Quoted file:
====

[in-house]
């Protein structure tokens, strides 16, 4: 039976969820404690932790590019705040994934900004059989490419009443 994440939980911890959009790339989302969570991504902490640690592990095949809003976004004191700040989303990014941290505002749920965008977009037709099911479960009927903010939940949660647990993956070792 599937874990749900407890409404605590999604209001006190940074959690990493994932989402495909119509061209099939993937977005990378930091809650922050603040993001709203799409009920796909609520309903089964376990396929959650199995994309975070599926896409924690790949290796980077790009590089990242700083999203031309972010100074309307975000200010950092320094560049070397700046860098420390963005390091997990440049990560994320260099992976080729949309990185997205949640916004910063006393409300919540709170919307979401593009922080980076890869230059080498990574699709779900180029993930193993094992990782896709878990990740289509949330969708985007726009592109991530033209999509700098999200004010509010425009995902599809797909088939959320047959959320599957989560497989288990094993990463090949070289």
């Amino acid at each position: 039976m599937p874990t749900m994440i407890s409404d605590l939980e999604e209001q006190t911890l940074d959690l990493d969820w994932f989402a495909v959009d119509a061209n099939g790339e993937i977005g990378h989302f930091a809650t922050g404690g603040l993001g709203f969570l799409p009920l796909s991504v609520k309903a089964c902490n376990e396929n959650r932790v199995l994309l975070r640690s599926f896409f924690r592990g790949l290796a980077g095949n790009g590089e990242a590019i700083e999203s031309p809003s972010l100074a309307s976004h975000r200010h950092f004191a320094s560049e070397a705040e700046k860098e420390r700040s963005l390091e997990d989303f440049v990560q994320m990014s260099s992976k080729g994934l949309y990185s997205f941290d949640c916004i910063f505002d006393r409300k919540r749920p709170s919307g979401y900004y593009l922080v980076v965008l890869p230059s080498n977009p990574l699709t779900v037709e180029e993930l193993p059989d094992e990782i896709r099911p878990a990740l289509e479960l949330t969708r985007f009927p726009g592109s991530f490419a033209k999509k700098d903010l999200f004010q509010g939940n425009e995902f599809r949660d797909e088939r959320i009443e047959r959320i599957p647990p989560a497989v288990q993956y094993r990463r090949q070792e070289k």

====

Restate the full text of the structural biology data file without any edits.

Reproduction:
[in-house]
């Protein structure tokens, strides 16, 4: 039976969820404690932790590019705040994934900004059989490419009443 994440939980911890959009790339989302969570991504902490640690592990095949809003976004004191700040989303990014941290505002749920965008977009037709099911479960009927903010939940949660647990993956070792 599937874990749900407890409404605590999604209001006190940074959690990493994932989402495909119509061209099939993937977005990378930091809650922050603040993001709203799409009920796909609520309903089964376990396929959650199995994309975070599926896409924690790949290796980077790009590089990242700083999203031309972010100074309307975000200010950092320094560049070397700046860098420390963005390091997990440049990560994320260099992976080729949309990185997205949640916004910063006393409300919540709170919307979401593009922080980076890869230059080498990574699709779900180029993930193993094992990782896709878990990740289509949330969708985007726009592109991530033209999509700098999200004010509010425009995902599809797909088939959320047959959320599957989560497989288990094993990463090949070289």
């Amino acid at each position: 039976m599937p874990t749900m994440i407890s409404d605590l939980e999604e209001q006190t911890l940074d959690l990493d969820w994932f989402a495909v959009d119509a061209n099939g790339e993937i977005g990378h989302f930091a809650t922050g404690g603040l993001g709203f969570l799409p009920l796909s991504v609520k309903a089964c902490n376990e396929n959650r932790v199995l994309l975070r640690s599926f896409f924690r592990g790949l290796a980077g095949n790009g590089e990242a590019i700083e999203s031309p809003s972010l100074a309307s976004h975000r200010h950092f004191a320094s560049e070397a705040e700046k860098e420390r700040s963005l390091e997990d989303f440049v990560q994320m990014s260099s992976k080729g994934l949309y990185s997205f941290d949640c916004i910063f505002d006393r409300k919540r749920p709170s919307g979401y900004y593009l922080v980076v965008l890869p230059s080498n977009p990574l699709t779900v037709e180029e993930l193993p059989d094992e990782i896709r099911p878990a990740l289509e479960l949330t969708r985007f009927p726009g592109s991530f490419a033209k999509k700098d903010l999200f004010q509010g939940n425009e995902f599809r949660d797909e088939r959320i009443e047959r959320i599957p647990p989560a497989v288990q993956y094993r990463r090949q070792e070289k």